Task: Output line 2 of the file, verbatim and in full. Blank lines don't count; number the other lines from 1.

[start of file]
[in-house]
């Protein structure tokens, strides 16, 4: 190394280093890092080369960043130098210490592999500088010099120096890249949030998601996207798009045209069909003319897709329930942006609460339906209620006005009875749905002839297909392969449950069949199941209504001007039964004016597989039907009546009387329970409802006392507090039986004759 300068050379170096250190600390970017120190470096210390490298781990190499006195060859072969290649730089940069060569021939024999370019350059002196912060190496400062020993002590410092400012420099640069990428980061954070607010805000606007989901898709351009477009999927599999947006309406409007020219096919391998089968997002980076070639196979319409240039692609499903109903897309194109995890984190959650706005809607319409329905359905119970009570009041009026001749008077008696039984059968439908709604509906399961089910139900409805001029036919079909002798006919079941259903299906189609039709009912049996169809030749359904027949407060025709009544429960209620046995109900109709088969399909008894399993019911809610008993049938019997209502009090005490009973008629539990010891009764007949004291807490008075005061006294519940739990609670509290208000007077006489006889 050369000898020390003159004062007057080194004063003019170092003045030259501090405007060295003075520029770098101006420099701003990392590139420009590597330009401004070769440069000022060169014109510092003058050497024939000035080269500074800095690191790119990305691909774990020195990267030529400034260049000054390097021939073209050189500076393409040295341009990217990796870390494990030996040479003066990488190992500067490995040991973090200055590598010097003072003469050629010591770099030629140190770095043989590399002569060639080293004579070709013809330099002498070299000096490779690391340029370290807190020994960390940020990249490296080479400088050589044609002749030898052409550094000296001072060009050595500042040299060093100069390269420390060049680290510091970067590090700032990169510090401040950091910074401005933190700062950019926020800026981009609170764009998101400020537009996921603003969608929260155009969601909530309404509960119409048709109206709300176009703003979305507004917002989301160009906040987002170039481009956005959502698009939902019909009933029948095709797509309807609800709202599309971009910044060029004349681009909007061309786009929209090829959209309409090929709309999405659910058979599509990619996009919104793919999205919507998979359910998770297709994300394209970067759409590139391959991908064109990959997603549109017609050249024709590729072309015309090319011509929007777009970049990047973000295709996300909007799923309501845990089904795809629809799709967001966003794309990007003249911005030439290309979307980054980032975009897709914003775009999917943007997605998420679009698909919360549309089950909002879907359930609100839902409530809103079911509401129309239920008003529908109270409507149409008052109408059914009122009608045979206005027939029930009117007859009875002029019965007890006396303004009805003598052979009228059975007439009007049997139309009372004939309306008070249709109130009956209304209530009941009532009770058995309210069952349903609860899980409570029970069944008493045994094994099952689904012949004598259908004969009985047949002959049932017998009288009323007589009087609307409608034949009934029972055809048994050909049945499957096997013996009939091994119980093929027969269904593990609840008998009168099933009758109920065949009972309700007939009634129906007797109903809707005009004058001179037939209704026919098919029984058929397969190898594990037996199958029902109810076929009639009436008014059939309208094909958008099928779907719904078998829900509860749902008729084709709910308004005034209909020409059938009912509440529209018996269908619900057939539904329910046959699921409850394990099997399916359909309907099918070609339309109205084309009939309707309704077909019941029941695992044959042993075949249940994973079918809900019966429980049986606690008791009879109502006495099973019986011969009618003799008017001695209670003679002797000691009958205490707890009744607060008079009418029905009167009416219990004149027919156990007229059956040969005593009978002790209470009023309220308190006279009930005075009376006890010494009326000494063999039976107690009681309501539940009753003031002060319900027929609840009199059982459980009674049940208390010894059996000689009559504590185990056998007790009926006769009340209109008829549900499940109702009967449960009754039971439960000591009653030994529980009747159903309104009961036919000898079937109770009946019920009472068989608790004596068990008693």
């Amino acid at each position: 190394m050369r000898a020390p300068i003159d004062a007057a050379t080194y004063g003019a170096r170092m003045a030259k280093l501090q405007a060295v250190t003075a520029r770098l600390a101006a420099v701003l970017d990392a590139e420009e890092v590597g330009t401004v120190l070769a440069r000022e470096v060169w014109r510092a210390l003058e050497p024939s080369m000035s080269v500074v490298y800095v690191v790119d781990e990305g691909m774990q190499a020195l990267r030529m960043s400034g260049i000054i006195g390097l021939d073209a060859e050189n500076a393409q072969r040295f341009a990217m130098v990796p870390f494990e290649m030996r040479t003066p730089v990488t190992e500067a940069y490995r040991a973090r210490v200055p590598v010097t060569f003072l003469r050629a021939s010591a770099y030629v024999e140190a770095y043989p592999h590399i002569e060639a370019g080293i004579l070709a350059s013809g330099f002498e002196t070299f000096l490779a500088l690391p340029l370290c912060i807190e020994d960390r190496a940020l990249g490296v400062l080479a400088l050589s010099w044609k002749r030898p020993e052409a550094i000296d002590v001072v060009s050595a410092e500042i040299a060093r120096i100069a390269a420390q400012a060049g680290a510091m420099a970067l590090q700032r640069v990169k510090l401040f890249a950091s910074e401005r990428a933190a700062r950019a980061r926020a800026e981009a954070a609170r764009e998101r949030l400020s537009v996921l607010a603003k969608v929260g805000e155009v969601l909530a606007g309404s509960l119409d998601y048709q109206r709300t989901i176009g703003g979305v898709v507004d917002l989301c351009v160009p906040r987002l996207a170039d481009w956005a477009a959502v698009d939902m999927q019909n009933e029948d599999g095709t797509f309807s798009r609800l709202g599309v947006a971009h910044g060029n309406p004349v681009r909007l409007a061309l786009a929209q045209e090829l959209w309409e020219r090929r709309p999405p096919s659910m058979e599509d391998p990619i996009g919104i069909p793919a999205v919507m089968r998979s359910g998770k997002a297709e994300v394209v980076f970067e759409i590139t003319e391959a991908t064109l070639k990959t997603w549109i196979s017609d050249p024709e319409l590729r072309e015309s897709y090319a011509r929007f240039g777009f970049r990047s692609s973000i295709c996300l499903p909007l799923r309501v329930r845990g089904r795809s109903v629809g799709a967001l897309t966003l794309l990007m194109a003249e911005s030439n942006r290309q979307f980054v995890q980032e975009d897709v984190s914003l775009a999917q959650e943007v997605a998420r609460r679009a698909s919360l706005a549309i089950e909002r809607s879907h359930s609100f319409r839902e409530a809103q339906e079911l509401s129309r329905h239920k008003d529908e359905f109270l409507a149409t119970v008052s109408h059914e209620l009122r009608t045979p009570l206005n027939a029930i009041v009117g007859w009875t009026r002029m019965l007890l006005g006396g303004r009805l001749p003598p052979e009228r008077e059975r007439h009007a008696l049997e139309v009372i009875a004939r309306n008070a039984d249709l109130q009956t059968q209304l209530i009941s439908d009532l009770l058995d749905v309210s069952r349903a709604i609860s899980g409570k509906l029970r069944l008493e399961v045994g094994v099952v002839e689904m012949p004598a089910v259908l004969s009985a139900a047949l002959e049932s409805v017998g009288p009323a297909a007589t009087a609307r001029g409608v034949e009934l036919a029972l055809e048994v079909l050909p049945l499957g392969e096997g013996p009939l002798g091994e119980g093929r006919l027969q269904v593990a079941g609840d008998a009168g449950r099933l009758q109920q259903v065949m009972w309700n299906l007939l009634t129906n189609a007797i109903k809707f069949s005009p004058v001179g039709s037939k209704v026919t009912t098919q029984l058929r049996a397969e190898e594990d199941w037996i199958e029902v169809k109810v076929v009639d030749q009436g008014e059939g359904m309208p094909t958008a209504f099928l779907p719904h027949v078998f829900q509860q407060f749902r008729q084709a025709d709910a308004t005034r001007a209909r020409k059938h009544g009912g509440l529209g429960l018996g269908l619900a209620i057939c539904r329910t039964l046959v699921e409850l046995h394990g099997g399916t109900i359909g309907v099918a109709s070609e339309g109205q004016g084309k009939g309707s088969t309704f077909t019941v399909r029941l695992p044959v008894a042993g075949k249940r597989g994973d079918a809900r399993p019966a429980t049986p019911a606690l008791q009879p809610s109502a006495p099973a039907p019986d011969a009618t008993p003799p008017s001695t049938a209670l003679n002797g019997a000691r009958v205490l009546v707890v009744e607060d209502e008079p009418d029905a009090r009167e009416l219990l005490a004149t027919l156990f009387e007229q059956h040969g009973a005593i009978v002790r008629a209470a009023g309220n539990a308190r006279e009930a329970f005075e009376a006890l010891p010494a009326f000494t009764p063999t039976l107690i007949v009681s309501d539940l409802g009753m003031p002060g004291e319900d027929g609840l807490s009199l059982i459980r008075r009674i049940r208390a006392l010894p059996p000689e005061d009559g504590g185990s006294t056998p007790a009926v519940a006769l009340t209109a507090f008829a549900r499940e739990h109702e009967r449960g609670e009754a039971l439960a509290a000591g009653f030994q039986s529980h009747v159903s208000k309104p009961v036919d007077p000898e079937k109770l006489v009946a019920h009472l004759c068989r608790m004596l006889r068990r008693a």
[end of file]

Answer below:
């Protein structure tokens, strides 16, 4: 190394280093890092080369960043130098210490592999500088010099120096890249949030998601996207798009045209069909003319897709329930942006609460339906209620006005009875749905002839297909392969449950069949199941209504001007039964004016597989039907009546009387329970409802006392507090039986004759 300068050379170096250190600390970017120190470096210390490298781990190499006195060859072969290649730089940069060569021939024999370019350059002196912060190496400062020993002590410092400012420099640069990428980061954070607010805000606007989901898709351009477009999927599999947006309406409007020219096919391998089968997002980076070639196979319409240039692609499903109903897309194109995890984190959650706005809607319409329905359905119970009570009041009026001749008077008696039984059968439908709604509906399961089910139900409805001029036919079909002798006919079941259903299906189609039709009912049996169809030749359904027949407060025709009544429960209620046995109900109709088969399909008894399993019911809610008993049938019997209502009090005490009973008629539990010891009764007949004291807490008075005061006294519940739990609670509290208000007077006489006889 050369000898020390003159004062007057080194004063003019170092003045030259501090405007060295003075520029770098101006420099701003990392590139420009590597330009401004070769440069000022060169014109510092003058050497024939000035080269500074800095690191790119990305691909774990020195990267030529400034260049000054390097021939073209050189500076393409040295341009990217990796870390494990030996040479003066990488190992500067490995040991973090200055590598010097003072003469050629010591770099030629140190770095043989590399002569060639080293004579070709013809330099002498070299000096490779690391340029370290807190020994960390940020990249490296080479400088050589044609002749030898052409550094000296001072060009050595500042040299060093100069390269420390060049680290510091970067590090700032990169510090401040950091910074401005933190700062950019926020800026981009609170764009998101400020537009996921603003969608929260155009969601909530309404509960119409048709109206709300176009703003979305507004917002989301160009906040987002170039481009956005959502698009939902019909009933029948095709797509309807609800709202599309971009910044060029004349681009909007061309786009929209090829959209309409090929709309999405659910058979599509990619996009919104793919999205919507998979359910998770297709994300394209970067759409590139391959991908064109990959997603549109017609050249024709590729072309015309090319011509929007777009970049990047973000295709996300909007799923309501845990089904795809629809799709967001966003794309990007003249911005030439290309979307980054980032975009897709914003775009999917943007997605998420679009698909919360549309089950909002879907359930609100839902409530809103079911509401129309239920008003529908109270409507149409008052109408059914009122009608045979206005027939029930009117007859009875002029019965007890006396303004009805003598052979009228059975007439009007049997139309009372004939309306008070249709109130009956209304209530009941009532009770058995309210069952349903609860899980409570029970069944008493045994094994099952689904012949004598259908004969009985047949002959049932017998009288009323007589009087609307409608034949009934029972055809048994050909049945499957096997013996009939091994119980093929027969269904593990609840008998009168099933009758109920065949009972309700007939009634129906007797109903809707005009004058001179037939209704026919098919029984058929397969190898594990037996199958029902109810076929009639009436008014059939309208094909958008099928779907719904078998829900509860749902008729084709709910308004005034209909020409059938009912509440529209018996269908619900057939539904329910046959699921409850394990099997399916359909309907099918070609339309109205084309009939309707309704077909019941029941695992044959042993075949249940994973079918809900019966429980049986606690008791009879109502006495099973019986011969009618003799008017001695209670003679002797000691009958205490707890009744607060008079009418029905009167009416219990004149027919156990007229059956040969005593009978002790209470009023309220308190006279009930005075009376006890010494009326000494063999039976107690009681309501539940009753003031002060319900027929609840009199059982459980009674049940208390010894059996000689009559504590185990056998007790009926006769009340209109008829549900499940109702009967449960009754039971439960000591009653030994529980009747159903309104009961036919000898079937109770009946019920009472068989608790004596068990008693």